For me, that hits a lot closer to home. I can sit and nod along with the conclusion that Jesus loves everybody and that God’s love and salvation are there for everybody, and thanks to Paul we don’t need to follow all the ins and outs of the Jewish law to accept the reality of what Jesus has done for us. But when it comes to the stream of tradition that we stand in - traditions that have shaped me in my experiences of God, traditions that hold meaning for this community, traditions - it challenges me to consider what is truly at the heart of all those things that hold importance for us?
For Paul - and for us - it’s the gospel. God’s love and forgiveness and freedom from sin for all in the name of the risen Christ, and the ability to live into the fullness of that Good News as individuals and as a community. Back to the basics.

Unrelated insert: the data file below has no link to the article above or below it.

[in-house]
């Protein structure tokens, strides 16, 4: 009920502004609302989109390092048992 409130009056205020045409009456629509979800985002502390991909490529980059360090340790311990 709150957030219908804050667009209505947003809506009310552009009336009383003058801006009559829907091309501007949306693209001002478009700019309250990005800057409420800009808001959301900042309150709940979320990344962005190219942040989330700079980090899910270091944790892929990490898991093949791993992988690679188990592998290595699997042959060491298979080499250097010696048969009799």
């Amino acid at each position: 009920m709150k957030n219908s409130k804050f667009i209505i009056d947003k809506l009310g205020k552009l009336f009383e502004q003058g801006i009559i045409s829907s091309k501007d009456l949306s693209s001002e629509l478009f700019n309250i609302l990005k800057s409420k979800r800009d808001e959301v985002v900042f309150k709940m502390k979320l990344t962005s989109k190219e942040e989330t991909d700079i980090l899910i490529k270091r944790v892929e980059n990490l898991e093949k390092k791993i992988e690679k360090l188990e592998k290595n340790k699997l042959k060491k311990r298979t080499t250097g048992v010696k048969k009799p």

In Health’s own wrestling with Paul, she notes that “Paul convinced me afresh that a great tradition lies behind our traditions...Paul’s vision in Galatians does not threaten the true gospel, which proclaims the tradition behind the tradition. It only threatens a church that subsumes the gospel to institutional priorities, doing so in the name of tradition.”
We live in a time of great cultural shifts, of deep division, of rapid change. The effects of that are felt keenly in many congregations across white American Christianity with declining membership, dwindling budgets, and decaying edifices. It is difficult to grapple with the eroding and changing of the traditions we have inherited because many of us have found meaning and comfort and strength within those traditions. The danger comes when we fail to hold space for the ways the gospel is incarnating itself outside of our expectations and familiarities.